15 June A Week on the Downs- Lime trees in bloom
The lime trees have just come into bloom, and their scent will waft across the Downs for the next two weeks. Bees can become intoxicated with their nectar. There are at least four different species. First the old Common Limes, with large down hanging flowers, and lots of shoots around the bottom of the trunk, and big smooth leaves. Then the Small-leaved Limes, whose light green flowers are held upwards, and change the colour of the whole tree, with small smooth leaves. There are also some large-leaved Limes, with down-hung flowers and big furry leaves that are often dished, and finally a few Silver-Leaf Limes with big leaves that are white underneath. They have tended to grow faster than the other species and form a more-shapely tree.
1 June A week on the Downs- More on trees.
I made a mistake- the Bristol Tree of the Year 2018 competition is open to organisations. So please help the Friends of the Downs choose a tree to nominate. The deadline is 1st September 2018. Please send any proposals to Richard, using the contact form on the events page, with a photo, and a reason for the nomination. The Tree Forum will create a short list and then there will be a chance to vote between 15th October and 15th November, The winner being announced during National Tree week, 24th Nov – 2nd Dec. The Downs has hundreds of magnificent trees to choose from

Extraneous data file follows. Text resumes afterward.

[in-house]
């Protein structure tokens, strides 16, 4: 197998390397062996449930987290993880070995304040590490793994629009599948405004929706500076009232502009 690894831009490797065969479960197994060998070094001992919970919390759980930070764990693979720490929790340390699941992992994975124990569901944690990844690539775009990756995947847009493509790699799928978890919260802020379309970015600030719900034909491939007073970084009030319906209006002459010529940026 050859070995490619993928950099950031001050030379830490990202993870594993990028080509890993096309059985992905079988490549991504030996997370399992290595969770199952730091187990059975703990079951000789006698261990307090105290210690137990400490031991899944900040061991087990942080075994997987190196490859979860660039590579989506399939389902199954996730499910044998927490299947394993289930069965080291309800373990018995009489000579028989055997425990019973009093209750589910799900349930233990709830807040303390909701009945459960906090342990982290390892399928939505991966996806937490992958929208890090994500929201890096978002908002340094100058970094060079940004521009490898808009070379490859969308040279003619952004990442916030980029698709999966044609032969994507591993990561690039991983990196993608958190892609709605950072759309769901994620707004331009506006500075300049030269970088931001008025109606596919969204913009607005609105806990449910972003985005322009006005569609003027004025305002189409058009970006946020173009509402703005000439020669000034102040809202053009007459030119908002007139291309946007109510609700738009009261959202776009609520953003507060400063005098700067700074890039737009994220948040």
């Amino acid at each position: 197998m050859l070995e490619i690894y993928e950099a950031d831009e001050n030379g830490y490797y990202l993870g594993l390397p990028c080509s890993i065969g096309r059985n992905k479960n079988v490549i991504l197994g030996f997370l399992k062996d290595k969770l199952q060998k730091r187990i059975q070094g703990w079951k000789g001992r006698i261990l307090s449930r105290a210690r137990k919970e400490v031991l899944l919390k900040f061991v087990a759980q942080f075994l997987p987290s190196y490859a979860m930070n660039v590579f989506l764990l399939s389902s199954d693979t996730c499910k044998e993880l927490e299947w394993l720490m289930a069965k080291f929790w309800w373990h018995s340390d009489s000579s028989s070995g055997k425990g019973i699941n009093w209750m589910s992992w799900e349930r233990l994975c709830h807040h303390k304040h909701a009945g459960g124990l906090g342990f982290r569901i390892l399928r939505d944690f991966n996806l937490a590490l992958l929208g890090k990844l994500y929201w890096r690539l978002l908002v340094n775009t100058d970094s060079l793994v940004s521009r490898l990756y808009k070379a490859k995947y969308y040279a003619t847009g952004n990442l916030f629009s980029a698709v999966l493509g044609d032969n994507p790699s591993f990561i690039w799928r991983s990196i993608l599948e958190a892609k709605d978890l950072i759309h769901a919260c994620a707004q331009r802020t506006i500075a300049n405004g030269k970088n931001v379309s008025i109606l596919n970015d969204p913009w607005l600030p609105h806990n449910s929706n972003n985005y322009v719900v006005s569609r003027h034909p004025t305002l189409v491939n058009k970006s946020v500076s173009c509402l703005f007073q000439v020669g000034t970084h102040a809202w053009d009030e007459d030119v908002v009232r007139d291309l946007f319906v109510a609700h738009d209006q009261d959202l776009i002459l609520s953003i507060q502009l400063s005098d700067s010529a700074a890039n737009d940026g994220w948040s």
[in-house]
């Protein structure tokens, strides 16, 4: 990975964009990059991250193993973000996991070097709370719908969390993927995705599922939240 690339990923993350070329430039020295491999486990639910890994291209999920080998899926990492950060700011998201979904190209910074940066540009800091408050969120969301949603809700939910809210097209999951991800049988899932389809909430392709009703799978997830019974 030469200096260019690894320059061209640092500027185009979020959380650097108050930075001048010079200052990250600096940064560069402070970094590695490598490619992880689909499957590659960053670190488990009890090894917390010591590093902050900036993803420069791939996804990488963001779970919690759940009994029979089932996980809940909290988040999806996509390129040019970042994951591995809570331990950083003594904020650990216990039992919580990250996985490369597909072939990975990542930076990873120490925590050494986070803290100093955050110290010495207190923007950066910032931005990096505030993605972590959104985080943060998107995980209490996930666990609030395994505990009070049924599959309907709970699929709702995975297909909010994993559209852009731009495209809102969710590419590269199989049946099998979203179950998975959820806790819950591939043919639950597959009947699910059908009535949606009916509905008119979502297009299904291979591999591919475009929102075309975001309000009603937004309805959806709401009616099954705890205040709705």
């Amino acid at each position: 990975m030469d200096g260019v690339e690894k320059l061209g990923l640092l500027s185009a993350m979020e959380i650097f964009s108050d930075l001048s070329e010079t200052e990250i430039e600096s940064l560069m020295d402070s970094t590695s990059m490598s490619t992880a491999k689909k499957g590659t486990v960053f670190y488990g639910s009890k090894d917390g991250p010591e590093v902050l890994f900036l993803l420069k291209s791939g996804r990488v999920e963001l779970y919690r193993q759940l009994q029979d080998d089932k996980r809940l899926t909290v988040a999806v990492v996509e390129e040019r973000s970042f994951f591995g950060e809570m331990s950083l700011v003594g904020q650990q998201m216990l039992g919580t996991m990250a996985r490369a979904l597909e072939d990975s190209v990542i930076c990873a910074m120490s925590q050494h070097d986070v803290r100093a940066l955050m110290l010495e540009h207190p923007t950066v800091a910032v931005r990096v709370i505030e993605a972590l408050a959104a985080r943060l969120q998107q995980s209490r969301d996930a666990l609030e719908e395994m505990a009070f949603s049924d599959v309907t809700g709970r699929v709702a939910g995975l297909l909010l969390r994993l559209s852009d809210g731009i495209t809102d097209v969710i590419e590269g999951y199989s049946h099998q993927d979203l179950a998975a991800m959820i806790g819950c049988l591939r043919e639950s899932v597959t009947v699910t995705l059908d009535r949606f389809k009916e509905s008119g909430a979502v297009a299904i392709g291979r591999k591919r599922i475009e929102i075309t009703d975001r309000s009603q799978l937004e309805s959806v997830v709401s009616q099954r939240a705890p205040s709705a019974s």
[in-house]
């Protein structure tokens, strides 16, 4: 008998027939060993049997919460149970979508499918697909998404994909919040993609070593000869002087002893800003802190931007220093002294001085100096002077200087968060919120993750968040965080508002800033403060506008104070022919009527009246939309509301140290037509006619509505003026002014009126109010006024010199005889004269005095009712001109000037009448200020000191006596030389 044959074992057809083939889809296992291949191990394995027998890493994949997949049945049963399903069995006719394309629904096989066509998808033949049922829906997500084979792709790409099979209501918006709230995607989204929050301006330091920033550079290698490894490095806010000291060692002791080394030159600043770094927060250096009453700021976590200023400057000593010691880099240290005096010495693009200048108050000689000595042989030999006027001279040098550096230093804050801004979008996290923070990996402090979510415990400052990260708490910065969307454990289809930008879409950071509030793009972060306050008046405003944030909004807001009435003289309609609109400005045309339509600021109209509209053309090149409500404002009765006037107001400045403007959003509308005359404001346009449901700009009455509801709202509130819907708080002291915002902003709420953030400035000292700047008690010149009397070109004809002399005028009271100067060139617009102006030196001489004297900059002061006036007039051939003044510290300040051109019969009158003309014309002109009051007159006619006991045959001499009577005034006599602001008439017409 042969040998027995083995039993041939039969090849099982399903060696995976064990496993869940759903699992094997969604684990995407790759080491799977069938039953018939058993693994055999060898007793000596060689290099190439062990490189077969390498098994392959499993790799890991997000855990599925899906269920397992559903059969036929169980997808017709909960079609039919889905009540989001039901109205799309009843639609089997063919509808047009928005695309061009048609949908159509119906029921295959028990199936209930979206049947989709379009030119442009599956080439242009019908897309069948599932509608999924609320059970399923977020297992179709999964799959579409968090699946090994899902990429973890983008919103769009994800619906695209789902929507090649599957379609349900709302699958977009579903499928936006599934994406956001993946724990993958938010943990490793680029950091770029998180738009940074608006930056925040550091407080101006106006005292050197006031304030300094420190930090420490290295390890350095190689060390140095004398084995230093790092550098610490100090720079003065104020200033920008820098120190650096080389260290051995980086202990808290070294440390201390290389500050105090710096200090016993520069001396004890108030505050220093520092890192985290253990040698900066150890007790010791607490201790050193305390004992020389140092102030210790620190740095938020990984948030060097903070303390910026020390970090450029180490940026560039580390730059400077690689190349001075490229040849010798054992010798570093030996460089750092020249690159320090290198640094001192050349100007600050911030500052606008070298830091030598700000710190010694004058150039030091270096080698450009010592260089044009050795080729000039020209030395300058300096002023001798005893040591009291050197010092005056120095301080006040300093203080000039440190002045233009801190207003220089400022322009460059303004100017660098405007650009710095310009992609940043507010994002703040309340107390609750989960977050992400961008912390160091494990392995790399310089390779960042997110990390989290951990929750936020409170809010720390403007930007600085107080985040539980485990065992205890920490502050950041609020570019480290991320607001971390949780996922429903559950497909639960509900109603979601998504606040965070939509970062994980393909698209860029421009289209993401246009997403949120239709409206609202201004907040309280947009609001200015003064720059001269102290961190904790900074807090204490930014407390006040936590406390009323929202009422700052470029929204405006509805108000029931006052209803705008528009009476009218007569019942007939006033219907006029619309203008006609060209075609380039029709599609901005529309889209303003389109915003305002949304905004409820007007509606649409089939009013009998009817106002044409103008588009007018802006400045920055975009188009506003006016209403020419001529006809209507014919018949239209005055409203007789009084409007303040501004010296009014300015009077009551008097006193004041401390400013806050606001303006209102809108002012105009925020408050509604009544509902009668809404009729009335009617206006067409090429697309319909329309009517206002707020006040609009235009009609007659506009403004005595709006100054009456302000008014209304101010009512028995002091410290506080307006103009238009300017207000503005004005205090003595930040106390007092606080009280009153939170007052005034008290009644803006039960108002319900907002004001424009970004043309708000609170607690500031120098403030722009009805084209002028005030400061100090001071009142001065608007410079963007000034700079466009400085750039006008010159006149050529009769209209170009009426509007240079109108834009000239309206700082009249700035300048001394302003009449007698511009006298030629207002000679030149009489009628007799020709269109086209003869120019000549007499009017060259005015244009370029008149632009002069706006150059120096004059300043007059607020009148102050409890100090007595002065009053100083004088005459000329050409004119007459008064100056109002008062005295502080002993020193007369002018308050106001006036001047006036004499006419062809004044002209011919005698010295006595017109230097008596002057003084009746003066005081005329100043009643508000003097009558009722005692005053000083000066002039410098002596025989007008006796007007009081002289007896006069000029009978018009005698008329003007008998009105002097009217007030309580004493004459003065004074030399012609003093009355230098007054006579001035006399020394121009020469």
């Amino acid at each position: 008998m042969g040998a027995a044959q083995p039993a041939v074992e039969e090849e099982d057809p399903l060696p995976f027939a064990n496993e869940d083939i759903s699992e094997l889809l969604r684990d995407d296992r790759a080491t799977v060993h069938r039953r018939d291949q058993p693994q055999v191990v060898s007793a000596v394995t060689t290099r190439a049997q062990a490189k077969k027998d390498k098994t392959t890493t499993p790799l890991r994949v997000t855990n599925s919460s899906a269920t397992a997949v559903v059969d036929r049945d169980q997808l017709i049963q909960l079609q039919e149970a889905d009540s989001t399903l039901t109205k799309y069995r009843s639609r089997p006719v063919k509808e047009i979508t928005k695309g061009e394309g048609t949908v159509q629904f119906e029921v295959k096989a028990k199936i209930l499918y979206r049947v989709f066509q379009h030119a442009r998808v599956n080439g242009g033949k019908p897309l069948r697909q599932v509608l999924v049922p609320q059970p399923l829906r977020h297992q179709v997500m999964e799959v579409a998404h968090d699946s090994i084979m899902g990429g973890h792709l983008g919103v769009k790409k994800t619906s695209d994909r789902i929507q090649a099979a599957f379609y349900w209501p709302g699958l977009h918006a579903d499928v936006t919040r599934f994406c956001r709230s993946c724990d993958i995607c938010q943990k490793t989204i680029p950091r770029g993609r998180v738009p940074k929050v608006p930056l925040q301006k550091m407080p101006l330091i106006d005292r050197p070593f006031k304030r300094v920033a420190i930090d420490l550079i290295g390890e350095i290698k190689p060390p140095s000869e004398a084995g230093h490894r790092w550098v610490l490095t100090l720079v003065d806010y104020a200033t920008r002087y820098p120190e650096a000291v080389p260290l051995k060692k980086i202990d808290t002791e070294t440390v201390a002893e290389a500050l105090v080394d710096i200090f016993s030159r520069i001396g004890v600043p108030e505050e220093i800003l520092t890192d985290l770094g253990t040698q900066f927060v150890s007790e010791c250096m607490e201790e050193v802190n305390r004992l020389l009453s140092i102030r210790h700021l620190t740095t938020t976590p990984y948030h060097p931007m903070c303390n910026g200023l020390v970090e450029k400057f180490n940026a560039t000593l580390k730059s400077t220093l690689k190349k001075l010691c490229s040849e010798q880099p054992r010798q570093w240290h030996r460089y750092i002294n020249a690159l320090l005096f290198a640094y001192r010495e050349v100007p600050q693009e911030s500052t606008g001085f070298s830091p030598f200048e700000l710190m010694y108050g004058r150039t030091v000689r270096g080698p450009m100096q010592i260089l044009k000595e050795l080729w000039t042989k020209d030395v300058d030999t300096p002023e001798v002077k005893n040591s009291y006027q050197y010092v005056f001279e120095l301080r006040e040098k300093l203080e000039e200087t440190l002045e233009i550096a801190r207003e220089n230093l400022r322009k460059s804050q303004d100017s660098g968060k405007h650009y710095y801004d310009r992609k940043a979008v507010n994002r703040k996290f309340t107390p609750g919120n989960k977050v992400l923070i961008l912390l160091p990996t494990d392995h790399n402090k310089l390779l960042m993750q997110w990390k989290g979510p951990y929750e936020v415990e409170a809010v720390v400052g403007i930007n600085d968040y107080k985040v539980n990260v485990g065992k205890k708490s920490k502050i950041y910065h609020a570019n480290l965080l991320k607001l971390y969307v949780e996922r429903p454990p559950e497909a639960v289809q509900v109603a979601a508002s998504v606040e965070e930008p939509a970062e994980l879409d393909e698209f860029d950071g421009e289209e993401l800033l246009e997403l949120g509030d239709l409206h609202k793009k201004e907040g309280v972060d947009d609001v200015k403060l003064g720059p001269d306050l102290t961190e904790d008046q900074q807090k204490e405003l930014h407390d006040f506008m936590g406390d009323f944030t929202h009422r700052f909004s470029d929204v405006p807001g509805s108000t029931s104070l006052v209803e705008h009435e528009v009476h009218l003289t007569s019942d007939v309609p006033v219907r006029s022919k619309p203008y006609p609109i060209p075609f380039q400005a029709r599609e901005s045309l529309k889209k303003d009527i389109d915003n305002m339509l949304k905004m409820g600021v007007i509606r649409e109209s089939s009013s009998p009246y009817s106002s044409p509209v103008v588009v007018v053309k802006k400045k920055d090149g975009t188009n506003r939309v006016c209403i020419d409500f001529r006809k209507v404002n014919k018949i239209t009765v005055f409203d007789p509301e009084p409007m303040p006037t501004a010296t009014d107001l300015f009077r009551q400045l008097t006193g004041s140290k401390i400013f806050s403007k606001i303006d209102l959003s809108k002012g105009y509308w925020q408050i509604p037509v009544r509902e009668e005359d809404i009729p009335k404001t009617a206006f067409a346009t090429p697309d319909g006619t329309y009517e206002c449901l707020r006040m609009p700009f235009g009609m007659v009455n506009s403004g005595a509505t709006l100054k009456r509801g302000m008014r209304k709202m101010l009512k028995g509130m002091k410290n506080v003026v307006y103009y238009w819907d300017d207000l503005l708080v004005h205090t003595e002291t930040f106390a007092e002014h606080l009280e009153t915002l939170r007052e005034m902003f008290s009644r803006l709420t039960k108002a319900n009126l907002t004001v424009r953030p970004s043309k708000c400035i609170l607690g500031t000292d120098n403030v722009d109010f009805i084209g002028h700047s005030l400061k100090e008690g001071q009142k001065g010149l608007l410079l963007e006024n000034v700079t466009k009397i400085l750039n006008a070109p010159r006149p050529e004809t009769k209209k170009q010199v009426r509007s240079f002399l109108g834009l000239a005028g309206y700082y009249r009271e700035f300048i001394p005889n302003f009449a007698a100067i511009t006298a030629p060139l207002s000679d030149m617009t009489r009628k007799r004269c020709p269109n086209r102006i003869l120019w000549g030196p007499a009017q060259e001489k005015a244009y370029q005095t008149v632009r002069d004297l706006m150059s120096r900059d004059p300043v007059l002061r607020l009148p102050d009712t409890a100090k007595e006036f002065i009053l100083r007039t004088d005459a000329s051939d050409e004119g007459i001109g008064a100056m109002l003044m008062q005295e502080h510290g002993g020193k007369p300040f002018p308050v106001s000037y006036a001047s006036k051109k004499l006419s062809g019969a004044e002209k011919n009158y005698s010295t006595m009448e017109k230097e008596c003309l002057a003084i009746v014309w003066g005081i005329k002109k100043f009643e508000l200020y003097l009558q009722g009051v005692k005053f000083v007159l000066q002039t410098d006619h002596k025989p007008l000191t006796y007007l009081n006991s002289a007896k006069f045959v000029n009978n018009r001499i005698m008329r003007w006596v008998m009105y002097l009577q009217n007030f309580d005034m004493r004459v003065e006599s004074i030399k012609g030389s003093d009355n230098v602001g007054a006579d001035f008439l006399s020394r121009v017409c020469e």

24 May A Week on the Downs- Tree of the Year Competition
A Bristol Tree of the year competition has just been launched by the Tree Forum. Anyone, group or individual, can send in their nomination with a photo of the tree and a short note on why the tree deserves to be nominated as Bristol Tree of the year. Deadline Sept 1. A short list will be drawn up, and the winner will be announced during National Tree week Nov 24- Dec 2. There is an application form on the Tree Forum website (bristoltreeforum.org). There are at least 81 species of tree on the Downs, many are veterans, and many magnificent. Choose your favourite tree and send a form in.
11 May A week on the Downs- The end of the Monkey Puzzle.